Distance Course (2AD200)
in the Maths & Natural Sciences programme (MN)
at Uppsala University, Sweden
Your solution must comply with the coding convention and ethics rules of this course. You may
not use any library functions in your solution to this
assignment. All programs, with optional test data, should be put into
one file and submitted by 23:59 of Saturday 8 November
2003. Your file must compile and execute when submitted to
the Standard ML of New Jersey, Version 110.0.7, installed on the
university Unix network.
A. Type Inference, Reduction, and Currying
Consider the following SML declarations:
fun mystery x = ((fn y => y-1) x) * ((fn y => y+1) x) + 1
Answer the following sub-questions:
fun triple g z = (1+1) * g z
- Reverse-engineer the specifications of mystery and
triple. Assume that mystery has no pre-condition
and that the pre-condition on triple is that its function
argument must be defined on the 'other' argument. Simplify the
post-conditions as much as possible.
- Give the SML value declaration that is equivalent to
the SML function declaration of triple above.
- Step-by-step explain what happens when the SML declaration
val strange = triple mystery is entered.
- Step-by-step reduce the SML expression strange 4.
B. Rational Numbers
Implement some standard arithmetic operations on rational numbers,
represented as (nominator, denominator) pairs, namely:
Requirement: Keep the numbers reduced; for example 4/8 = 1/2.
- add x y - addition
- sub x y - subtraction x - y
- inv x - inverse
- mult x y - multiplication
- divide x y - division x / y
- equ x y - equality
C. Integer Sets
Sets of integers can be represented as (increasingly) ordered lists of
integers. Implement some standard set-theoretic operations, namely:
Requirements: Exploit any pre-conditions to get more efficient
programs. Explain why a representation based on ordered lists is
better than one based on unordered lists.
- empty - the empty set
- insert x s - insertion of an element x
into a set s
- union s1 s2 - set union
- inter s1 s2 - set intersection
- diff s1 s2 - set difference, i.e., the elements
that belong to s1 but not to s2
- card s - set cardinality
(i.e., the number of elements in set s)
- member x s - set membership test, i.e., return true if
x is a member of set s and false otherwise
D. Min-Max Simultaneously
Write a function minmax l that computes simultaneously
the minimum and the maximum of the integer list l, as a pair.
Requirement: Your function should not make more than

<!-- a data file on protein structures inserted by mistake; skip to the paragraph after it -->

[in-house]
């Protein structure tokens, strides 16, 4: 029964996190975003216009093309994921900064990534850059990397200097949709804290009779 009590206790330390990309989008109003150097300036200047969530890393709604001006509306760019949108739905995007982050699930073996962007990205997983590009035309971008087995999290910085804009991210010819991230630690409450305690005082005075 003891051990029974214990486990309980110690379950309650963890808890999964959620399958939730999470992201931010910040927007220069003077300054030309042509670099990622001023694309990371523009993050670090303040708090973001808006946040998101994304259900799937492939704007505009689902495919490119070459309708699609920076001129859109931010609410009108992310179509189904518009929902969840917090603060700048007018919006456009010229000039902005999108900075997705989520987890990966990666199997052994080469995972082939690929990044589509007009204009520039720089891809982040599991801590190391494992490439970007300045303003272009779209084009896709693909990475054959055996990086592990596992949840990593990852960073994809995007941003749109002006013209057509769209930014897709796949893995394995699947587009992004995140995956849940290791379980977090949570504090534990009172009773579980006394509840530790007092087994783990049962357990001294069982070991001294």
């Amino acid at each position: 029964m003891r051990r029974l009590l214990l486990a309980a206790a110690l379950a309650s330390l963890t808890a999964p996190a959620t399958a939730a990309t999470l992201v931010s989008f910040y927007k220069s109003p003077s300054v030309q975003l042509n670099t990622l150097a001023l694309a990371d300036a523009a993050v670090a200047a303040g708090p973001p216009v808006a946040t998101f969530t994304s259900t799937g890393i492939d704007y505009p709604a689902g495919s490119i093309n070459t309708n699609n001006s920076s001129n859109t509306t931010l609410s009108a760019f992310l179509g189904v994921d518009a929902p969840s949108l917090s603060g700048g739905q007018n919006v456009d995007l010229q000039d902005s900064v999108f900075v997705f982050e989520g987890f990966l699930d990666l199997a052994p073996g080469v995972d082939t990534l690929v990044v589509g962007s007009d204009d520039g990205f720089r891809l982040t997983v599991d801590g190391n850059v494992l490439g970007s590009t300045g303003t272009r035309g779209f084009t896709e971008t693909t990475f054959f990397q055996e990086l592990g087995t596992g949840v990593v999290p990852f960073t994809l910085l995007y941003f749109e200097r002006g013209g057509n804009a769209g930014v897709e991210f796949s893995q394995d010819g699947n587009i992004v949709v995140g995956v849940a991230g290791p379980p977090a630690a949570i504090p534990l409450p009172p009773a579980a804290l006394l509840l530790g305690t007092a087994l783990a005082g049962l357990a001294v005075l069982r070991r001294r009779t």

3n / 2 comparisons for a list of length n.
Hint: For the next two elements a and b in
the list, use one comparison to compute l=min(a,b) and
u=max(a,b). Now one comparison with l is needed to
possibly update the current minimum, and one with u for the
E. Peano Numbers
Towards axiomatising natural-number arithmetic the way Euclid
axiomatised geometry around 300 BCE, the Italian mathematician
Giuseppe Peano proposed, in 1889, the following alternative
representation of natural numbers:
- the number 0 is represented by the constant Zero
- the number 1 is represented by S(Zero),
where S can be seen as a successor function
- the number 2 is represented by S(S(Zero))
- and so on. In other words, the positive integer n is
represented by S(p), where p is
the Peano representation of n-1.
Give SML declarations for the following:
- An SML datatype for natural numbers, called
nat, based on Peano's representation.
(Normally, an abstract datatype would be declared,
but that makes testing much harder.)
- A value zero, which denotes the natural number 0.
- A function next, which increases a natural number by 1.
Example: next Zero = S(Zero)
- A curried predicate lessEq, which returns true if and
only if its 'first' natural number argument is less than or equal to its
'second' natural number argument.
Example: lessEq S(Zero) S(S(Zero)) = true
Requirement: Declare this function as a recursive value.
- An infix function plus, which returns the sum of two natural
Example: S(Zero) plus S(S(Zero)) = S(S(S(Zero)))
- An infix function minus, which returns the difference of
two natural numbers, assuming the result is a natural number.
Example: S(S(S(S(S(Zero))))) minus S(S(Zero)) = S(S(S(Zero)))
- An infix function times, which returns the product of
two natural numbers.
Example: S(S(S(Zero))) times S(S(Zero)) = S(S(S(S(S(S(Zero))))))
- An infix function divMod, which returns the quotient and the
remainder of the division of two natural numbers,
assuming the result is mathematically defined.
Example: S(S(S(S(S(Zero))))) divMod S(S(Zero)) = ( S(S(Zero)) , S(Zero) )
- A function natToInt, which converts a natural number into an
Example: natToInt S(S(S(S(S(Zero))))) = 5
- A function intToNat, which converts a non-negative integer
into a natural number.
Example: intToNat 5 = S(S(S(S(S(Zero)))))
Last modified: Tue Nov 4 10:37:42 MEST 2003